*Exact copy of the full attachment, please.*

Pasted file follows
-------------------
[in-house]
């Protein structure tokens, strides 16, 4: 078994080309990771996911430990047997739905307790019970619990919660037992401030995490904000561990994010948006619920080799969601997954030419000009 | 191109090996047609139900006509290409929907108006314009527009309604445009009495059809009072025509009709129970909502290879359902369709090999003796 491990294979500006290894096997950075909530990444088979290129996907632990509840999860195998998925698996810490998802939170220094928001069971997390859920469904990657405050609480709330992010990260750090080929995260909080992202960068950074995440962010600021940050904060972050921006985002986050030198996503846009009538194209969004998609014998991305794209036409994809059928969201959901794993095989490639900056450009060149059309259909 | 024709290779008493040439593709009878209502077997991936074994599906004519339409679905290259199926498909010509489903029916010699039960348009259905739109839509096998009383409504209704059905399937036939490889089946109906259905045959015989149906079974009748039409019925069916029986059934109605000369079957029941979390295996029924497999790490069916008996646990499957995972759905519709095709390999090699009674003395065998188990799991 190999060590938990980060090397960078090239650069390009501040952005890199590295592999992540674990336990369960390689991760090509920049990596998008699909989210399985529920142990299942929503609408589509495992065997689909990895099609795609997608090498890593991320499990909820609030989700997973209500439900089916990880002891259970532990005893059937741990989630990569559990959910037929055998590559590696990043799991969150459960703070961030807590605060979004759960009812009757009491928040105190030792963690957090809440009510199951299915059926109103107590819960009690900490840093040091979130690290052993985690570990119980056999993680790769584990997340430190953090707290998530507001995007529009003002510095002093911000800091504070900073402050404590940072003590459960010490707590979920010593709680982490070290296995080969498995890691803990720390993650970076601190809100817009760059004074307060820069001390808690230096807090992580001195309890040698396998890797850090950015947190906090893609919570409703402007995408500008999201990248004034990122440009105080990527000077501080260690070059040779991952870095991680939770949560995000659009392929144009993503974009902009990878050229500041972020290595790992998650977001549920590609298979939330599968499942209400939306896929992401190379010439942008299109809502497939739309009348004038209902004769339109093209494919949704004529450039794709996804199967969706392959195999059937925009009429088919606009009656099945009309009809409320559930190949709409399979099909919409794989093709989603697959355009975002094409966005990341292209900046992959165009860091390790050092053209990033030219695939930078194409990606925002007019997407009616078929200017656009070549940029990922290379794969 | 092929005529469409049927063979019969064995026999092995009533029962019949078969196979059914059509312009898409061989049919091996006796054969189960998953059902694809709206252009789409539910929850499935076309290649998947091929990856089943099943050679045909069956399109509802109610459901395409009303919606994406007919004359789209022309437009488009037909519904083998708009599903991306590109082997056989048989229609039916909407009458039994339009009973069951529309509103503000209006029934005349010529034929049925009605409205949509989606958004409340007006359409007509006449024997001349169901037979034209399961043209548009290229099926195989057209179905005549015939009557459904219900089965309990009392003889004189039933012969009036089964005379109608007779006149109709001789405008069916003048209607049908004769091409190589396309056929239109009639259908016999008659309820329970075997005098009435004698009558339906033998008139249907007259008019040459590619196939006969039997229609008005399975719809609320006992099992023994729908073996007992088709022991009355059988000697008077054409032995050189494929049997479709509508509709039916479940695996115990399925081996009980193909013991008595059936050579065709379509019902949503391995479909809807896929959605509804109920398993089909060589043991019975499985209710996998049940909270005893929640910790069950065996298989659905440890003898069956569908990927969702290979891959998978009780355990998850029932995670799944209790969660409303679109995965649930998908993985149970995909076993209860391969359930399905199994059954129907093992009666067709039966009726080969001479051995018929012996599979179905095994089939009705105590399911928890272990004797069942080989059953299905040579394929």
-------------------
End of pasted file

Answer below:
[in-house]
């Protein structure tokens, strides 16, 4: 078994080309990771996911430990047997739905307790019970619990919660037992401030995490904000561990994010948006619920080799969601997954030419000009 | 191109090996047609139900006509290409929907108006314009527009309604445009009495059809009072025509009709129970909502290879359902369709090999003796 491990294979500006290894096997950075909530990444088979290129996907632990509840999860195998998925698996810490998802939170220094928001069971997390859920469904990657405050609480709330992010990260750090080929995260909080992202960068950074995440962010600021940050904060972050921006985002986050030198996503846009009538194209969004998609014998991305794209036409994809059928969201959901794993095989490639900056450009060149059309259909 | 024709290779008493040439593709009878209502077997991936074994599906004519339409679905290259199926498909010509489903029916010699039960348009259905739109839509096998009383409504209704059905399937036939490889089946109906259905045959015989149906079974009748039409019925069916029986059934109605000369079957029941979390295996029924497999790490069916008996646990499957995972759905519709095709390999090699009674003395065998188990799991 190999060590938990980060090397960078090239650069390009501040952005890199590295592999992540674990336990369960390689991760090509920049990596998008699909989210399985529920142990299942929503609408589509495992065997689909990895099609795609997608090498890593991320499990909820609030989700997973209500439900089916990880002891259970532990005893059937741990989630990569559990959910037929055998590559590696990043799991969150459960703070961030807590605060979004759960009812009757009491928040105190030792963690957090809440009510199951299915059926109103107590819960009690900490840093040091979130690290052993985690570990119980056999993680790769584990997340430190953090707290998530507001995007529009003002510095002093911000800091504070900073402050404590940072003590459960010490707590979920010593709680982490070290296995080969498995890691803990720390993650970076601190809100817009760059004074307060820069001390808690230096807090992580001195309890040698396998890797850090950015947190906090893609919570409703402007995408500008999201990248004034990122440009105080990527000077501080260690070059040779991952870095991680939770949560995000659009392929144009993503974009902009990878050229500041972020290595790992998650977001549920590609298979939330599968499942209400939306896929992401190379010439942008299109809502497939739309009348004038209902004769339109093209494919949704004529450039794709996804199967969706392959195999059937925009009429088919606009009656099945009309009809409320559930190949709409399979099909919409794989093709989603697959355009975002094409966005990341292209900046992959165009860091390790050092053209990033030219695939930078194409990606925002007019997407009616078929200017656009070549940029990922290379794969 | 092929005529469409049927063979019969064995026999092995009533029962019949078969196979059914059509312009898409061989049919091996006796054969189960998953059902694809709206252009789409539910929850499935076309290649998947091929990856089943099943050679045909069956399109509802109610459901395409009303919606994406007919004359789209022309437009488009037909519904083998708009599903991306590109082997056989048989229609039916909407009458039994339009009973069951529309509103503000209006029934005349010529034929049925009605409205949509989606958004409340007006359409007509006449024997001349169901037979034209399961043209548009290229099926195989057209179905005549015939009557459904219900089965309990009392003889004189039933012969009036089964005379109608007779006149109709001789405008069916003048209607049908004769091409190589396309056929239109009639259908016999008659309820329970075997005098009435004698009558339906033998008139249907007259008019040459590619196939006969039997229609008005399975719809609320006992099992023994729908073996007992088709022991009355059988000697008077054409032995050189494929049997479709509508509709039916479940695996115990399925081996009980193909013991008595059936050579065709379509019902949503391995479909809807896929959605509804109920398993089909060589043991019975499985209710996998049940909270005893929640910790069950065996298989659905440890003898069956569908990927969702290979891959998978009780355990998850029932995670799944209790969660409303679109995965649930998908993985149970995909076993209860391969359930399905199994059954129907093992009666067709039966009726080969001479051995018929012996599979179905095994089939009705105590399911928890272990004797069942080989059953299905040579394929």